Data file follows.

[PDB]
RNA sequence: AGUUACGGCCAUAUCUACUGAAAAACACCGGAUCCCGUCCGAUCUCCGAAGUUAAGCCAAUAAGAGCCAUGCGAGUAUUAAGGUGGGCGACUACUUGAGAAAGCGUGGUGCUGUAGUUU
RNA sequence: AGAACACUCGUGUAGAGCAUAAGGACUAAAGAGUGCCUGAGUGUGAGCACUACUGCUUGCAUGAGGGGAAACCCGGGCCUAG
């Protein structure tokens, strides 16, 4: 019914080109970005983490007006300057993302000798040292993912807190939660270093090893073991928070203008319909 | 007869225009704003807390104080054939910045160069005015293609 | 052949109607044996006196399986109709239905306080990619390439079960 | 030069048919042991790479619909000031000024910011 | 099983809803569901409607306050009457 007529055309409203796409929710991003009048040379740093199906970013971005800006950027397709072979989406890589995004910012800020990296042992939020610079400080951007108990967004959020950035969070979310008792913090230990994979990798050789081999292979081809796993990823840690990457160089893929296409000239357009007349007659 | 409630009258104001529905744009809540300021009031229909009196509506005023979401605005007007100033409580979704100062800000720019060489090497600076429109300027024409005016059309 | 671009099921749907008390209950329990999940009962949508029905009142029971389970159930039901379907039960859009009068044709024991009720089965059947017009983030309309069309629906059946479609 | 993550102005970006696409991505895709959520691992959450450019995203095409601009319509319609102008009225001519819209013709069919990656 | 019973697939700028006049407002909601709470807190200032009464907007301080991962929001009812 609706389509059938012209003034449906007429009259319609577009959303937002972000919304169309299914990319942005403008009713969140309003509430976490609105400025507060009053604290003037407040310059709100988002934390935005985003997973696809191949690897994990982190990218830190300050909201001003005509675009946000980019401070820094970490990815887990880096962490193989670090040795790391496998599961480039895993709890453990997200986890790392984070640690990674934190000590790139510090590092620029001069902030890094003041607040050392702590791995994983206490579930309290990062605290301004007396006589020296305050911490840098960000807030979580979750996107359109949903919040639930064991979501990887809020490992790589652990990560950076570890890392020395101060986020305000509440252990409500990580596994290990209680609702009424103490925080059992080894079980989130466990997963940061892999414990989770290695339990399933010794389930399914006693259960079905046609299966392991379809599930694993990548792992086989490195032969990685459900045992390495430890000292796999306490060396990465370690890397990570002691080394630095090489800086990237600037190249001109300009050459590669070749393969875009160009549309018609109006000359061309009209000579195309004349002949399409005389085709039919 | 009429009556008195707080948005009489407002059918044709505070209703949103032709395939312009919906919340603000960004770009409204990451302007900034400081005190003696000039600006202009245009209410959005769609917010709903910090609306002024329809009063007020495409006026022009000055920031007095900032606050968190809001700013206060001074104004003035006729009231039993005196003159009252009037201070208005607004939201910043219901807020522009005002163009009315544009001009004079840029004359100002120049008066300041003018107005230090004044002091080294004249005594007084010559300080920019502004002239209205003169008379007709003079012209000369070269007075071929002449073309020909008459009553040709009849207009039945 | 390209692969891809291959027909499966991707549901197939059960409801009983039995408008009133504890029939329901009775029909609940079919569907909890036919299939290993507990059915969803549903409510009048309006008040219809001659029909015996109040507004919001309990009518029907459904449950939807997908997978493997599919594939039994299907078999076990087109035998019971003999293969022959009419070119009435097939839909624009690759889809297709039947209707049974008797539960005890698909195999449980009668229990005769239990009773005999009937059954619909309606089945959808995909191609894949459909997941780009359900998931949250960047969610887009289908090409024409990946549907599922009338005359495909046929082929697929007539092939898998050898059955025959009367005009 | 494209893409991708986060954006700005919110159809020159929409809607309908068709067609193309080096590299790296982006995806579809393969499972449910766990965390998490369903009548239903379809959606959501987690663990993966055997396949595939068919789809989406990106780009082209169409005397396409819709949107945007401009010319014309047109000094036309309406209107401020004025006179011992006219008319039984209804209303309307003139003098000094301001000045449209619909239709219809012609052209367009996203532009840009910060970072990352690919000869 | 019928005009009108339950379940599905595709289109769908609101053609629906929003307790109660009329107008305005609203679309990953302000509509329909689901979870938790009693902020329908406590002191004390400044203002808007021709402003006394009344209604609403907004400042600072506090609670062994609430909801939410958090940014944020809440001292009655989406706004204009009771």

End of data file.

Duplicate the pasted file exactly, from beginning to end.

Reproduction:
[PDB]
RNA sequence: AGUUACGGCCAUAUCUACUGAAAAACACCGGAUCCCGUCCGAUCUCCGAAGUUAAGCCAAUAAGAGCCAUGCGAGUAUUAAGGUGGGCGACUACUUGAGAAAGCGUGGUGCUGUAGUUU
RNA sequence: AGAACACUCGUGUAGAGCAUAAGGACUAAAGAGUGCCUGAGUGUGAGCACUACUGCUUGCAUGAGGGGAAACCCGGGCCUAG
């Protein structure tokens, strides 16, 4: 019914080109970005983490007006300057993302000798040292993912807190939660270093090893073991928070203008319909 | 007869225009704003807390104080054939910045160069005015293609 | 052949109607044996006196399986109709239905306080990619390439079960 | 030069048919042991790479619909000031000024910011 | 099983809803569901409607306050009457 007529055309409203796409929710991003009048040379740093199906970013971005800006950027397709072979989406890589995004910012800020990296042992939020610079400080951007108990967004959020950035969070979310008792913090230990994979990798050789081999292979081809796993990823840690990457160089893929296409000239357009007349007659 | 409630009258104001529905744009809540300021009031229909009196509506005023979401605005007007100033409580979704100062800000720019060489090497600076429109300027024409005016059309 | 671009099921749907008390209950329990999940009962949508029905009142029971389970159930039901379907039960859009009068044709024991009720089965059947017009983030309309069309629906059946479609 | 993550102005970006696409991505895709959520691992959450450019995203095409601009319509319609102008009225001519819209013709069919990656 | 019973697939700028006049407002909601709470807190200032009464907007301080991962929001009812 609706389509059938012209003034449906007429009259319609577009959303937002972000919304169309299914990319942005403008009713969140309003509430976490609105400025507060009053604290003037407040310059709100988002934390935005985003997973696809191949690897994990982190990218830190300050909201001003005509675009946000980019401070820094970490990815887990880096962490193989670090040795790391496998599961480039895993709890453990997200986890790392984070640690990674934190000590790139510090590092620029001069902030890094003041607040050392702590791995994983206490579930309290990062605290301004007396006589020296305050911490840098960000807030979580979750996107359109949903919040639930064991979501990887809020490992790589652990990560950076570890890392020395101060986020305000509440252990409500990580596994290990209680609702009424103490925080059992080894079980989130466990997963940061892999414990989770290695339990399933010794389930399914006693259960079905046609299966392991379809599930694993990548792992086989490195032969990685459900045992390495430890000292796999306490060396990465370690890397990570002691080394630095090489800086990237600037190249001109300009050459590669070749393969875009160009549309018609109006000359061309009209000579195309004349002949399409005389085709039919 | 009429009556008195707080948005009489407002059918044709505070209703949103032709395939312009919906919340603000960004770009409204990451302007900034400081005190003696000039600006202009245009209410959005769609917010709903910090609306002024329809009063007020495409006026022009000055920031007095900032606050968190809001700013206060001074104004003035006729009231039993005196003159009252009037201070208005607004939201910043219901807020522009005002163009009315544009001009004079840029004359100002120049008066300041003018107005230090004044002091080294004249005594007084010559300080920019502004002239209205003169008379007709003079012209000369070269007075071929002449073309020909008459009553040709009849207009039945 | 390209692969891809291959027909499966991707549901197939059960409801009983039995408008009133504890029939329901009775029909609940079919569907909890036919299939290993507990059915969803549903409510009048309006008040219809001659029909015996109040507004919001309990009518029907459904449950939807997908997978493997599919594939039994299907078999076990087109035998019971003999293969022959009419070119009435097939839909624009690759889809297709039947209707049974008797539960005890698909195999449980009668229990005769239990009773005999009937059954619909309606089945959808995909191609894949459909997941780009359900998931949250960047969610887009289908090409024409990946549907599922009338005359495909046929082929697929007539092939898998050898059955025959009367005009 | 494209893409991708986060954006700005919110159809020159929409809607309908068709067609193309080096590299790296982006995806579809393969499972449910766990965390998490369903009548239903379809959606959501987690663990993966055997396949595939068919789809989406990106780009082209169409005397396409819709949107945007401009010319014309047109000094036309309406209107401020004025006179011992006219008319039984209804209303309307003139003098000094301001000045449209619909239709219809012609052209367009996203532009840009910060970072990352690919000869 | 019928005009009108339950379940599905595709289109769908609101053609629906929003307790109660009329107008305005609203679309990953302000509509329909689901979870938790009693902020329908406590002191004390400044203002808007021709402003006394009344209604609403907004400042600072506090609670062994609430909801939410958090940014944020809440001292009655989406706004204009009771």